"Governments should be monitoring who are the donors, who can be the recipients"
VATICAN CITY, June 22 (Thomson Reuters Foundation) - Governments around the world need to do more to stop thousands of organs being trafficked every year, including strengthening legislation and improving regulation of hospitals, an advisor to the World Health Organization said on Friday.
Only a handful of countries including the United States, Spain
"In the transplantation sphere, governments should be monitoring who are the donors, who can be the recipients," Delmonico told the Thomson Reuters Foundation at a conference
"At the moment, this transparency doesn't exist."
Organ transplants save thousands of lives every year, but experts say demand far outstrips supply, creating illicit markets and "transplant tourists" who travel to countries to have operations they cannot get at home.
Since 2000, organ trafficking has spread from mainly South and Southeast Asian countries to Latin America, North Africa and other regions afflicted by poverty and political instability, according to a 2015 document for the European Parliament.
It said a World Health Organization (WHO) 2007 estimate found around 5-10 percent of all kidney and liver transplants performed globally are conducted with illicitly obtained organs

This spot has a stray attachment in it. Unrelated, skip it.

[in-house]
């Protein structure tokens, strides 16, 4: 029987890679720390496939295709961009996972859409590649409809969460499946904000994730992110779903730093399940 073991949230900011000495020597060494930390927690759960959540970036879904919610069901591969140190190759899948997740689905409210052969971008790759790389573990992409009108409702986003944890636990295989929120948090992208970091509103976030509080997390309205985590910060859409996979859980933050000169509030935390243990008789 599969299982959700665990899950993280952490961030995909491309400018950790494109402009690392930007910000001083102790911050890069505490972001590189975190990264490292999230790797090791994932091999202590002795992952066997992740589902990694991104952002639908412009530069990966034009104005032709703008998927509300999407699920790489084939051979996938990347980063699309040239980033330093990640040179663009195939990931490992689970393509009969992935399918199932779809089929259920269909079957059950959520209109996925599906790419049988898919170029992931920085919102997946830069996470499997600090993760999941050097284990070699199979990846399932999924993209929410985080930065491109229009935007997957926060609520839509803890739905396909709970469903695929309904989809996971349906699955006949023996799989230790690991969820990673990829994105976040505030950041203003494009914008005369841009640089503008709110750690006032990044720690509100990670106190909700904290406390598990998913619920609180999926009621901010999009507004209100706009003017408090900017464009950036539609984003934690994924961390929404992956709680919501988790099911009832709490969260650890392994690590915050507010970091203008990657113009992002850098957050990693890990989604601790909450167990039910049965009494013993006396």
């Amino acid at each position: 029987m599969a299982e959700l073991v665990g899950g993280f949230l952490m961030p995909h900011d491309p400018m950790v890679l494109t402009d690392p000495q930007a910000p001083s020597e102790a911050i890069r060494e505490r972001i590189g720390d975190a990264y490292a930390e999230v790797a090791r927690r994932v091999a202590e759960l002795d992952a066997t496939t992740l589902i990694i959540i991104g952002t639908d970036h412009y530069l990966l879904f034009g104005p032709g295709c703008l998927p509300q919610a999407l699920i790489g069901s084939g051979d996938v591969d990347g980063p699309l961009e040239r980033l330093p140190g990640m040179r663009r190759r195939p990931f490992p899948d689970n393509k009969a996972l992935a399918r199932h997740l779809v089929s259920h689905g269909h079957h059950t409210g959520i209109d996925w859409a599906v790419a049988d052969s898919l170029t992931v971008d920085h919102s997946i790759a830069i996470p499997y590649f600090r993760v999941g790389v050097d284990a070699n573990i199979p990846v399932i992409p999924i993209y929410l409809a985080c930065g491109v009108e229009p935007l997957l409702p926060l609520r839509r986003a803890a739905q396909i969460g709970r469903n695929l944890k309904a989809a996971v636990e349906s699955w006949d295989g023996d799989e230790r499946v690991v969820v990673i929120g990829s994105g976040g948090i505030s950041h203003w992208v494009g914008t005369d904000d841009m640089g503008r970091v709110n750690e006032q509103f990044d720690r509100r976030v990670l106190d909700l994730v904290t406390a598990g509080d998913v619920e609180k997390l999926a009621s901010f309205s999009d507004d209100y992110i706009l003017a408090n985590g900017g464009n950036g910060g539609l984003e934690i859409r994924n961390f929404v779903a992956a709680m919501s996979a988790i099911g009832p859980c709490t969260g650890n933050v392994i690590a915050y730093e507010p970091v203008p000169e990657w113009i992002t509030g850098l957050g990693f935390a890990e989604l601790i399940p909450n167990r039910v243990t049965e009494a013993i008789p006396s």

Delmonico said the illicit nature of the trade made it difficult to measure its impact, but that global inequality made the poor "ripe for exploitation".
"It's a social injustice issue," he said. "Who are getting (organs)? People who are rich! Who is providing this? People who are poor and dying."
In 2016, Pope Francis called organ trafficking one of the "new forms of slavery" and a crime against humanity.
Delmonico also called on the U.S. State Department to include the illicit practice in its annual Trafficking in Human Persons Report, which ranks countries on their anti-trafficking efforts.
"Please don't exclude organ trafficking. They should see it, just as the Pope said, as a human slavery problem," he said.
(Reporting by Thin Lei Win, Editing by Claire Cozens. Please credit the Thomson Reuters Foundation, the charitable arm of Thomson Reuters, that covers humanitarian news, women's rights, trafficking, property rights, climate change and resilience. Visit http://news.trust.org)
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